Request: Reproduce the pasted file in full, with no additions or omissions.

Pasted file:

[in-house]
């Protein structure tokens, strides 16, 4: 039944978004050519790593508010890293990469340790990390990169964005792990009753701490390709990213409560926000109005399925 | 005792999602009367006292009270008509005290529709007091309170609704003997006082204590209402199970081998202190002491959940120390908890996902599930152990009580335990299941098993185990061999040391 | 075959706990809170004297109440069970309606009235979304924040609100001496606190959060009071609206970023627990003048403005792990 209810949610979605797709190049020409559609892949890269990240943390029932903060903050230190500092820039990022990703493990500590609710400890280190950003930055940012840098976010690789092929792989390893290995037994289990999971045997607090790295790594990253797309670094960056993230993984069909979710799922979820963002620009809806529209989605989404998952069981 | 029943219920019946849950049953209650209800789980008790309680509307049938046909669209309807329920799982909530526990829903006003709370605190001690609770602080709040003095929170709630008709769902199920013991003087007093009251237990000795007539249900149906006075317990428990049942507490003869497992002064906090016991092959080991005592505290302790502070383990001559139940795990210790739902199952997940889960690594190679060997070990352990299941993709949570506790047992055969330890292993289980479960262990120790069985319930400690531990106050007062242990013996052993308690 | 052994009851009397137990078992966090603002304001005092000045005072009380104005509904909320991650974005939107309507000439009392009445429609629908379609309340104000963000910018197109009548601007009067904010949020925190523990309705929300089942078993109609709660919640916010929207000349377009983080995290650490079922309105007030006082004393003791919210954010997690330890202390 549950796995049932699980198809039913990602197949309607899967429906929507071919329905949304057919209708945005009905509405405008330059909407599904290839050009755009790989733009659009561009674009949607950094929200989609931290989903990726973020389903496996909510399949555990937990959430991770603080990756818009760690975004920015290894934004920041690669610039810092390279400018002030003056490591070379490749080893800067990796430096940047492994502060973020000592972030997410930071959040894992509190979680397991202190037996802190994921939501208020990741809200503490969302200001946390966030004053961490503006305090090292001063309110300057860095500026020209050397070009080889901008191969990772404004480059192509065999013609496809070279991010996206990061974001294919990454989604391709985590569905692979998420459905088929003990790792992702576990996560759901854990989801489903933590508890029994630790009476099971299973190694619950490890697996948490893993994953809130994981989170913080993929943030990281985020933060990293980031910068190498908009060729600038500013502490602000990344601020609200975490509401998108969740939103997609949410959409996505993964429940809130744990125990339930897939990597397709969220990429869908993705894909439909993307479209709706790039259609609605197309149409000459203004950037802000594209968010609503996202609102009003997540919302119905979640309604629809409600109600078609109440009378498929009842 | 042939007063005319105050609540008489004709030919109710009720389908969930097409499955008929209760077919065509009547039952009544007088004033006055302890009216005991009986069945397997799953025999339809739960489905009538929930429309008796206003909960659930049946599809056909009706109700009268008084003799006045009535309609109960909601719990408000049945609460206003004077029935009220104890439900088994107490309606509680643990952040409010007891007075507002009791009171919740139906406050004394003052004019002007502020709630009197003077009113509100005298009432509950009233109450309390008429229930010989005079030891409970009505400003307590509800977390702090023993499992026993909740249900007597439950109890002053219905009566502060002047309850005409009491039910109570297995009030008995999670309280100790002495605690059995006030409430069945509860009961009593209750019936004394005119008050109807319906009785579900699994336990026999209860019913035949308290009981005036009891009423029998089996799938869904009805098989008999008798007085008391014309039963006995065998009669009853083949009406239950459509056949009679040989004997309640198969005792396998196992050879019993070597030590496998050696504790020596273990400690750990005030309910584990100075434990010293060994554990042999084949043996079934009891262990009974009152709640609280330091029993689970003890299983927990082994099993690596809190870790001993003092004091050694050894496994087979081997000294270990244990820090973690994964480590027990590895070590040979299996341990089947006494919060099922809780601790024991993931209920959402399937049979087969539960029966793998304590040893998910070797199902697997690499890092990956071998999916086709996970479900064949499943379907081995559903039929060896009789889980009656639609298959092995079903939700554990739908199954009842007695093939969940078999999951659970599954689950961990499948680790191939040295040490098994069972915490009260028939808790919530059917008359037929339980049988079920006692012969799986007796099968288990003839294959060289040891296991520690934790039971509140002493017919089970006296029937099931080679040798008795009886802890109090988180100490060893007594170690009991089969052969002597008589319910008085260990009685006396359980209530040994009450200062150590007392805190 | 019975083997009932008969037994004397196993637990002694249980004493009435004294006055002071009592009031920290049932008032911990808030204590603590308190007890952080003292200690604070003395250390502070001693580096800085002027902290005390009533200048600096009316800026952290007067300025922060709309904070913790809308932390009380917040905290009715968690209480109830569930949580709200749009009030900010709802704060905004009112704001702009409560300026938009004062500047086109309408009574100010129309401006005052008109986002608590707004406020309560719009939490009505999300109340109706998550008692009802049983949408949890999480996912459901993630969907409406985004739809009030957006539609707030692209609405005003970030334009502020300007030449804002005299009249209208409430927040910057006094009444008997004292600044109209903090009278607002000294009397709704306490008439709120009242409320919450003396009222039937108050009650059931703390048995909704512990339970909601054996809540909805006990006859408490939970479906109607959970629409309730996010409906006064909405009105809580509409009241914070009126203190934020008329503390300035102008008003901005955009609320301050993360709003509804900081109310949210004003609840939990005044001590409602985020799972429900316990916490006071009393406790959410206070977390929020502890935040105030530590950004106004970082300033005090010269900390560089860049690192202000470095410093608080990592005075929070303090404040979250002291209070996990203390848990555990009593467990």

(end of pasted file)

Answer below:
[in-house]
């Protein structure tokens, strides 16, 4: 039944978004050519790593508010890293990469340790990390990169964005792990009753701490390709990213409560926000109005399925 | 005792999602009367006292009270008509005290529709007091309170609704003997006082204590209402199970081998202190002491959940120390908890996902599930152990009580335990299941098993185990061999040391 | 075959706990809170004297109440069970309606009235979304924040609100001496606190959060009071609206970023627990003048403005792990 209810949610979605797709190049020409559609892949890269990240943390029932903060903050230190500092820039990022990703493990500590609710400890280190950003930055940012840098976010690789092929792989390893290995037994289990999971045997607090790295790594990253797309670094960056993230993984069909979710799922979820963002620009809806529209989605989404998952069981 | 029943219920019946849950049953209650209800789980008790309680509307049938046909669209309807329920799982909530526990829903006003709370605190001690609770602080709040003095929170709630008709769902199920013991003087007093009251237990000795007539249900149906006075317990428990049942507490003869497992002064906090016991092959080991005592505290302790502070383990001559139940795990210790739902199952997940889960690594190679060997070990352990299941993709949570506790047992055969330890292993289980479960262990120790069985319930400690531990106050007062242990013996052993308690 | 052994009851009397137990078992966090603002304001005092000045005072009380104005509904909320991650974005939107309507000439009392009445429609629908379609309340104000963000910018197109009548601007009067904010949020925190523990309705929300089942078993109609709660919640916010929207000349377009983080995290650490079922309105007030006082004393003791919210954010997690330890202390 549950796995049932699980198809039913990602197949309607899967429906929507071919329905949304057919209708945005009905509405405008330059909407599904290839050009755009790989733009659009561009674009949607950094929200989609931290989903990726973020389903496996909510399949555990937990959430991770603080990756818009760690975004920015290894934004920041690669610039810092390279400018002030003056490591070379490749080893800067990796430096940047492994502060973020000592972030997410930071959040894992509190979680397991202190037996802190994921939501208020990741809200503490969302200001946390966030004053961490503006305090090292001063309110300057860095500026020209050397070009080889901008191969990772404004480059192509065999013609496809070279991010996206990061974001294919990454989604391709985590569905692979998420459905088929003990790792992702576990996560759901854990989801489903933590508890029994630790009476099971299973190694619950490890697996948490893993994953809130994981989170913080993929943030990281985020933060990293980031910068190498908009060729600038500013502490602000990344601020609200975490509401998108969740939103997609949410959409996505993964429940809130744990125990339930897939990597397709969220990429869908993705894909439909993307479209709706790039259609609605197309149409000459203004950037802000594209968010609503996202609102009003997540919302119905979640309604629809409600109600078609109440009378498929009842 | 042939007063005319105050609540008489004709030919109710009720389908969930097409499955008929209760077919065509009547039952009544007088004033006055302890009216005991009986069945397997799953025999339809739960489905009538929930429309008796206003909960659930049946599809056909009706109700009268008084003799006045009535309609109960909601719990408000049945609460206003004077029935009220104890439900088994107490309606509680643990952040409010007891007075507002009791009171919740139906406050004394003052004019002007502020709630009197003077009113509100005298009432509950009233109450309390008429229930010989005079030891409970009505400003307590509800977390702090023993499992026993909740249900007597439950109890002053219905009566502060002047309850005409009491039910109570297995009030008995999670309280100790002495605690059995006030409430069945509860009961009593209750019936004394005119008050109807319906009785579900699994336990026999209860019913035949308290009981005036009891009423029998089996799938869904009805098989008999008798007085008391014309039963006995065998009669009853083949009406239950459509056949009679040989004997309640198969005792396998196992050879019993070597030590496998050696504790020596273990400690750990005030309910584990100075434990010293060994554990042999084949043996079934009891262990009974009152709640609280330091029993689970003890299983927990082994099993690596809190870790001993003092004091050694050894496994087979081997000294270990244990820090973690994964480590027990590895070590040979299996341990089947006494919060099922809780601790024991993931209920959402399937049979087969539960029966793998304590040893998910070797199902697997690499890092990956071998999916086709996970479900064949499943379907081995559903039929060896009789889980009656639609298959092995079903939700554990739908199954009842007695093939969940078999999951659970599954689950961990499948680790191939040295040490098994069972915490009260028939808790919530059917008359037929339980049988079920006692012969799986007796099968288990003839294959060289040891296991520690934790039971509140002493017919089970006296029937099931080679040798008795009886802890109090988180100490060893007594170690009991089969052969002597008589319910008085260990009685006396359980209530040994009450200062150590007392805190 | 019975083997009932008969037994004397196993637990002694249980004493009435004294006055002071009592009031920290049932008032911990808030204590603590308190007890952080003292200690604070003395250390502070001693580096800085002027902290005390009533200048600096009316800026952290007067300025922060709309904070913790809308932390009380917040905290009715968690209480109830569930949580709200749009009030900010709802704060905004009112704001702009409560300026938009004062500047086109309408009574100010129309401006005052008109986002608590707004406020309560719009939490009505999300109340109706998550008692009802049983949408949890999480996912459901993630969907409406985004739809009030957006539609707030692209609405005003970030334009502020300007030449804002005299009249209208409430927040910057006094009444008997004292600044109209903090009278607002000294009397709704306490008439709120009242409320919450003396009222039937108050009650059931703390048995909704512990339970909601054996809540909805006990006859408490939970479906109607959970629409309730996010409906006064909405009105809580509409009241914070009126203190934020008329503390300035102008008003901005955009609320301050993360709003509804900081109310949210004003609840939990005044001590409602985020799972429900316990916490006071009393406790959410206070977390929020502890935040105030530590950004106004970082300033005090010269900390560089860049690192202000470095410093608080990592005075929070303090404040979250002291209070996990203390848990555990009593467990």